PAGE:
Above: A chinstrap penguin (obviously easy to tell apart from the Gentoos) taking a rest.
Below: A skua with a stolen egg.
There would be one skua that would watch over each major group of penguin nests, waiting for an opportune time to swoop in and steal an egg. Anywhere we went for the rest of the trip, if there were penguins, there were also skuas.
Below: A Weddell sea in the typical seal position (on its back, sleeping or resting).
I'll end with a few pictures of the scenery, but these still can't convey the vastness and other-worldliness of the area. And it was only 30 degrees the entire time (and daylight all the time as well)! That's warmer than it's been here in Chicago now for weeks...
Monday, January 21, 2008
So, did you hear the news? Today is officially "the most depressing day of the year," according to a new research report. I have to agree, as today is my birthday, and it is indeed depressing to turn yet another year older.
But then I read JB's latest post about her trip to Rwanda, and it really lifted my spirits. I highly suggest you check it out for some inspiring stories and cool pictures. But then again, you may still end up depressed when you realize that your job will never be as cool as hers is!
Saturday, January 19, 2008
(There will be no spoilers in this write-up)
My friend Miss M is flying in from NYC as I type this (good timing, since it's -3 degrees here right now... we're not leaving the condo 'til Tuesday), and I've still got a lot of straightening up to do around my messy place, so this will be short and to the point.
As always (for opening nights), I arrived 2 hours early for the 8:30 showing of Cloverfield last night. The line was absolutely HUGE--for the 7:30 show. I had to wait until that group went in before they set up the line for my showing. I realized that the 7:30 show was in the hugest theater they had in the building, but the show I had tickets for was going to be in the smaller, digital theater. However, by the time they let us in 40 minutes prior to its start time, there was a big line, and all shows had sold out for the night.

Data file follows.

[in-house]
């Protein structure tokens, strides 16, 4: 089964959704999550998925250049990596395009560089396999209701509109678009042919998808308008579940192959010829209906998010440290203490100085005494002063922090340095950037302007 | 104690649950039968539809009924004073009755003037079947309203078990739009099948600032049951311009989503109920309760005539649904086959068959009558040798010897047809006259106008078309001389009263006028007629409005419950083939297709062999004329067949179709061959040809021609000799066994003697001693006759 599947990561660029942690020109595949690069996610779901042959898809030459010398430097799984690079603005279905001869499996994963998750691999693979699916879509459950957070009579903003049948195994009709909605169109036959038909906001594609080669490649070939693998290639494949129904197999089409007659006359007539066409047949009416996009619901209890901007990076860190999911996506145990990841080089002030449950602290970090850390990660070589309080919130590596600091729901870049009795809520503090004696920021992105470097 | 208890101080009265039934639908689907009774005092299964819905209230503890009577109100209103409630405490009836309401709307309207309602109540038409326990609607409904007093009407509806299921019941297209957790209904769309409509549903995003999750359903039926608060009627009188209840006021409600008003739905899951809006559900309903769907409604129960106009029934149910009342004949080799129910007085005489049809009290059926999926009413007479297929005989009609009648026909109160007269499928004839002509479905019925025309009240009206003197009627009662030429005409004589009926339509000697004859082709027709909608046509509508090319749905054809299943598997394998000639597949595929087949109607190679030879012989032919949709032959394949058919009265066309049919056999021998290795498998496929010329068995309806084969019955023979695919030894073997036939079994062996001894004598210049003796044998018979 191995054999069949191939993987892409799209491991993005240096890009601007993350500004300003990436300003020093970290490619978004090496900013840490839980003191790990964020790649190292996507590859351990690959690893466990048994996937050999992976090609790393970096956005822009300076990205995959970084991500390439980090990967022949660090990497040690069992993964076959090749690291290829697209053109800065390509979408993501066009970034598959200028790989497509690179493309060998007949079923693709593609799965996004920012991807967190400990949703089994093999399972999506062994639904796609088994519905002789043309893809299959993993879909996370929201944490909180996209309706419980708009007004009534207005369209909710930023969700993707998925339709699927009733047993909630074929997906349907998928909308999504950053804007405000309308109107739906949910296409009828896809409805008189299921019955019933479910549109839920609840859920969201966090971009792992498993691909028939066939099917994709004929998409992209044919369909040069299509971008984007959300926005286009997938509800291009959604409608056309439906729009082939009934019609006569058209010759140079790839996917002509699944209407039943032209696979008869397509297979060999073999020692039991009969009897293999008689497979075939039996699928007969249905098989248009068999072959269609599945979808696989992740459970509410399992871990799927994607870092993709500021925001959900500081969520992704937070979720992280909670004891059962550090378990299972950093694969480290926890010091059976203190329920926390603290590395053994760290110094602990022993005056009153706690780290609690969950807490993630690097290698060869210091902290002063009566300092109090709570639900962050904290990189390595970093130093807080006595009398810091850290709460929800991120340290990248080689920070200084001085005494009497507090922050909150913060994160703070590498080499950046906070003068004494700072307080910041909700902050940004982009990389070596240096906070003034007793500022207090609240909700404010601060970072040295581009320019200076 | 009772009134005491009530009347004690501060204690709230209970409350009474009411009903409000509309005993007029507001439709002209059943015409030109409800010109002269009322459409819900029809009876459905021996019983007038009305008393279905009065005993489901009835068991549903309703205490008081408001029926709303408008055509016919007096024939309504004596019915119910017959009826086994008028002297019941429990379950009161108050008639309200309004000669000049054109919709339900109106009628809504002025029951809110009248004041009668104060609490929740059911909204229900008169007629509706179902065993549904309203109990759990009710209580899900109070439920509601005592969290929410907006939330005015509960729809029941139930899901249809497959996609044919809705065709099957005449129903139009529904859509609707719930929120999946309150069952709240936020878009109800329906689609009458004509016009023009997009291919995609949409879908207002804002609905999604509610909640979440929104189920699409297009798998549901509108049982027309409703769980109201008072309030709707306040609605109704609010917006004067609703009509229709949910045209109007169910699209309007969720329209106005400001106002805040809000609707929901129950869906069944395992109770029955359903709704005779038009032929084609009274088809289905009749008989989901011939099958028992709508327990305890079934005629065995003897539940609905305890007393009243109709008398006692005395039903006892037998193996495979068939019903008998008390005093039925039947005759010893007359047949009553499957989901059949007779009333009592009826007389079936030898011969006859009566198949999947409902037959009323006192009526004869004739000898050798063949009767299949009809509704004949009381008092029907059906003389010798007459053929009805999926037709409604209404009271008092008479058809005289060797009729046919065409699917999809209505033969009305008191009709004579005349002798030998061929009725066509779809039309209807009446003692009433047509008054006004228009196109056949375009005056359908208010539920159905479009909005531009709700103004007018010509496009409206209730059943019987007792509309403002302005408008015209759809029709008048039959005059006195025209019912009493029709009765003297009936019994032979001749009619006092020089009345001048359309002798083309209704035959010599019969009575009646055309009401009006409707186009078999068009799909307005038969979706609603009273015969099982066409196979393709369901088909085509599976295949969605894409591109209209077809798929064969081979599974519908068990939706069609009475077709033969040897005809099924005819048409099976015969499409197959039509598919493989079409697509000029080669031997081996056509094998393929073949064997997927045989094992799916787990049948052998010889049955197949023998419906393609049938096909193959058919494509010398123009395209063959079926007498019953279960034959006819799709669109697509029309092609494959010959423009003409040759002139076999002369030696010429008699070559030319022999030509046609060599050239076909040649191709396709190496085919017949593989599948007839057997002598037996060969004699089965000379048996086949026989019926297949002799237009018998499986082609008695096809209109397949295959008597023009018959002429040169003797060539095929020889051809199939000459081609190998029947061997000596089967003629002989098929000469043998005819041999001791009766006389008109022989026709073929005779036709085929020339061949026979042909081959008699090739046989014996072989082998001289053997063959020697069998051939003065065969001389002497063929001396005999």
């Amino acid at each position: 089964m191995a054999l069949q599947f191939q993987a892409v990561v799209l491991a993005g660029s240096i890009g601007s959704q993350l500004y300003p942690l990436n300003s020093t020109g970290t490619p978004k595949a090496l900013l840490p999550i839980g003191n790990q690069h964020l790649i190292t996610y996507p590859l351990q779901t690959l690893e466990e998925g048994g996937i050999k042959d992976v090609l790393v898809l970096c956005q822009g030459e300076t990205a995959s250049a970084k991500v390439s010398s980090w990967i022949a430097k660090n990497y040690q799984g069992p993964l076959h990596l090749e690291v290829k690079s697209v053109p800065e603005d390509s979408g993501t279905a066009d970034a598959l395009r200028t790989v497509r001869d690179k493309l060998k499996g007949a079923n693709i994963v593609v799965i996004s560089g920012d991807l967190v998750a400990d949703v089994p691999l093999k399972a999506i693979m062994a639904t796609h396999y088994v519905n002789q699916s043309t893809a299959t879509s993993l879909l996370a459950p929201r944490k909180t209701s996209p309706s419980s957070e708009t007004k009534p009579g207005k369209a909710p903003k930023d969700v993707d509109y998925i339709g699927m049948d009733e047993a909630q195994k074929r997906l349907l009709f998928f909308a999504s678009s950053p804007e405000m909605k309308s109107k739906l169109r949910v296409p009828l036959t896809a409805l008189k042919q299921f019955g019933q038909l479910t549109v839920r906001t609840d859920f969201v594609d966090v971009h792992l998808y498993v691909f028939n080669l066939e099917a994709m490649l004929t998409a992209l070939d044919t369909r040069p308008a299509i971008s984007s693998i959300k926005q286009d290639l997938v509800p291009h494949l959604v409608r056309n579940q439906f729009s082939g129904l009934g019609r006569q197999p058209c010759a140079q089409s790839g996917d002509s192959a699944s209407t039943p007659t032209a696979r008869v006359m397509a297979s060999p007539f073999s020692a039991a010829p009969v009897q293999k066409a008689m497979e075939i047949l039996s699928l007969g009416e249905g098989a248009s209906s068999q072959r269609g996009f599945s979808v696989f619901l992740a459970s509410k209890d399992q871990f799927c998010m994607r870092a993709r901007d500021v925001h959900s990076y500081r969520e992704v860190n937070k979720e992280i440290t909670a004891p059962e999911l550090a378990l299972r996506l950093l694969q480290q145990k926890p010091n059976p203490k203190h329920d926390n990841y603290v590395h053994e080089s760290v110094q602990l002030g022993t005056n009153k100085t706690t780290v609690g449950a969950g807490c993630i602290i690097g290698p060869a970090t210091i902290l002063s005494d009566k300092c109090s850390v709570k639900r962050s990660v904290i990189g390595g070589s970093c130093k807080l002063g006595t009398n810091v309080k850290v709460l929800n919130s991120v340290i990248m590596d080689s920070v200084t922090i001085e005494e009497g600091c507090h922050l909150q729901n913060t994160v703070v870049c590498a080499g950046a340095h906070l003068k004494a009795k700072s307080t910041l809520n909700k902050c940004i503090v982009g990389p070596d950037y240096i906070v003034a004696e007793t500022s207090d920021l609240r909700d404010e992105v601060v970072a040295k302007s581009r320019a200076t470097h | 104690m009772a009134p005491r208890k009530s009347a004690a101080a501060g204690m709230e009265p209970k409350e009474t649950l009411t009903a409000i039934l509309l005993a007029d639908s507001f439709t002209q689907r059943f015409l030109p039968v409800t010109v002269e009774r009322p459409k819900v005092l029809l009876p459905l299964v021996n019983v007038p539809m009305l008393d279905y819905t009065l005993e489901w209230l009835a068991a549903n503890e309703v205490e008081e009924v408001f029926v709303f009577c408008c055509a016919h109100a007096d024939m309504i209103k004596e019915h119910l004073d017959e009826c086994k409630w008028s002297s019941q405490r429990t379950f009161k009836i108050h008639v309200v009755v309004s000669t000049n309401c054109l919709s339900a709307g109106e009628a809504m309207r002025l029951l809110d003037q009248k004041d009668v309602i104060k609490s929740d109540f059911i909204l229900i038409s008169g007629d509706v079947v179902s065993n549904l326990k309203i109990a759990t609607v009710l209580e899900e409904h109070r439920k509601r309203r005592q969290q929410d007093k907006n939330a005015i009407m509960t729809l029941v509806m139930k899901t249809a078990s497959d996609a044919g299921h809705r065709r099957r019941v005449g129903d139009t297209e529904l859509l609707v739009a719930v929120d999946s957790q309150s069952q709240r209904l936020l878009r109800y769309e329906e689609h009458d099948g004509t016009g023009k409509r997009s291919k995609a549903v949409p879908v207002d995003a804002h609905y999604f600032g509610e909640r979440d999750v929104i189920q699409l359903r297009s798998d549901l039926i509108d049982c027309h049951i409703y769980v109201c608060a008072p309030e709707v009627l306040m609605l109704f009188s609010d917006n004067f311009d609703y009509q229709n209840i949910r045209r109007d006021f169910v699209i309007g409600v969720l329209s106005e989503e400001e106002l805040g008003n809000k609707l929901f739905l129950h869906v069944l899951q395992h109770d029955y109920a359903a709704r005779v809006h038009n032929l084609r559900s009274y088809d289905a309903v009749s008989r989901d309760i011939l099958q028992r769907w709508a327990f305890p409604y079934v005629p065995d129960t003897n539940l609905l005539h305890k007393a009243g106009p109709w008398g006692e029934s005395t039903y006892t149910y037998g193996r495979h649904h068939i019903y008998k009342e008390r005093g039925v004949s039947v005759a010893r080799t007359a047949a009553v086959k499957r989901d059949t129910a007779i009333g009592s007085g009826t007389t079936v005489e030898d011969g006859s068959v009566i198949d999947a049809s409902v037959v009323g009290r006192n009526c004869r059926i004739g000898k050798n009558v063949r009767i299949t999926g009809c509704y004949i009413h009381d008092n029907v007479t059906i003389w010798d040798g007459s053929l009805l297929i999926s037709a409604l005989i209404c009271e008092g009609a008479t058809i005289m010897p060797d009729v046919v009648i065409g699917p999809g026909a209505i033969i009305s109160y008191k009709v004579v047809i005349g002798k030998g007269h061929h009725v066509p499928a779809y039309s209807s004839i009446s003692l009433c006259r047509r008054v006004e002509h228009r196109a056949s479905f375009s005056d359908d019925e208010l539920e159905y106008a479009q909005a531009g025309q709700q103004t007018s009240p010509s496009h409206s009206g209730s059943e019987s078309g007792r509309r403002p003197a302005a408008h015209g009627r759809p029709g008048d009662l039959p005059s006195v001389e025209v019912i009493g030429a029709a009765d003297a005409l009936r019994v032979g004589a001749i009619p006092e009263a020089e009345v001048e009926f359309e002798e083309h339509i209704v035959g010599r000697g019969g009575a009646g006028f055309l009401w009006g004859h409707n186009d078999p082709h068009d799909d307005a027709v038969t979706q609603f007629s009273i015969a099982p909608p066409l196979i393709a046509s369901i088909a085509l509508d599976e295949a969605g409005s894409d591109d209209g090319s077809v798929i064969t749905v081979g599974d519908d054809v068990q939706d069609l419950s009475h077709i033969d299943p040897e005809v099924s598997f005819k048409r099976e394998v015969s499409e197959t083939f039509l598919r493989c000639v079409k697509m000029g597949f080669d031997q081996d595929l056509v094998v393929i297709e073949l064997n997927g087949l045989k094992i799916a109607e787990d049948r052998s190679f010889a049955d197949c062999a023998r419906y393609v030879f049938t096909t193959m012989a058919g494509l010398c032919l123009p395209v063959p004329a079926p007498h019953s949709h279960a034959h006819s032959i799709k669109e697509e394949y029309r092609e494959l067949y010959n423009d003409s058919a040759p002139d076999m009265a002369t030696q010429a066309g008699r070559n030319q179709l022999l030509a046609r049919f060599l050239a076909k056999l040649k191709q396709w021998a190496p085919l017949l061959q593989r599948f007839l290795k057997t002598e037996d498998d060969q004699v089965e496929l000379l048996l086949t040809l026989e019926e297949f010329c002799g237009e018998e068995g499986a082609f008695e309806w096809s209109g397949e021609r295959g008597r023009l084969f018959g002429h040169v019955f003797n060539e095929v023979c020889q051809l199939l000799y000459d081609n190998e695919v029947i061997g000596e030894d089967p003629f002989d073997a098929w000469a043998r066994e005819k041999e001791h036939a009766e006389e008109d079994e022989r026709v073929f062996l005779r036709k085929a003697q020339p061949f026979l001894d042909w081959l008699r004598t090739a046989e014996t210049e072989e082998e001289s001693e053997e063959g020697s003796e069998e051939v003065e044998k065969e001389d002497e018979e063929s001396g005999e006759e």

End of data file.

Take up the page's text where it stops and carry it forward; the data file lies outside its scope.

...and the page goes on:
The most notable trailer (only because I had seen all the others) was for The Ruins. I read that book while in New Zealand in the winter of 2006 and it scared the crap out of me. I couldn't sleep the night I finished it, even though I was far, far away from any evil Mayan ruins. It was a best-seller, and I heard that Ben Stiller bought the movie rights immediately. I had no idea how they were going to make it into a movie, and if you've read the book, you might understand why. But, they did, and here is the trailer:
My husband said he thought the movie looked exactly how he'd pictured everything when he read it. I will not be seeing it, no need to get freaked out all over again...
As for Cloverfield... well, I hate to tell you this, and I hate that it's the case, but I didn't like it. I know exactly why I didn't like it, too. It's because I didn't give a damn about the characters. It is very hard to get riled up in a movie about some "monster" attacking NYC when the group of people the action revolves around is a bunch of blah, generic twenty-somethings. My second reason for not liking it, which I realized when I got home and was thinking things over, is that I can have sympathy for people/characters who try to do something brave or heroic. But I can NOT identify with people who do something in the name of bravery when it's actually very stupid. I'm not giving anything away by saying that, if there was an unknown thing, possibly an alien or a monster or a coordinated large-scale terrorist attack, wreaking havoc on my city, and the National Guard was brought in and I saw people being killed and everyone was running AWAY from this thing... I would not go toward it, probably no matter what. Perhaps I would've felt differently if the characters had been developed better, but they really jumped right into the action after very little set up, so I just never got connected to anyone in the story. That being said, here are the good things about the movie: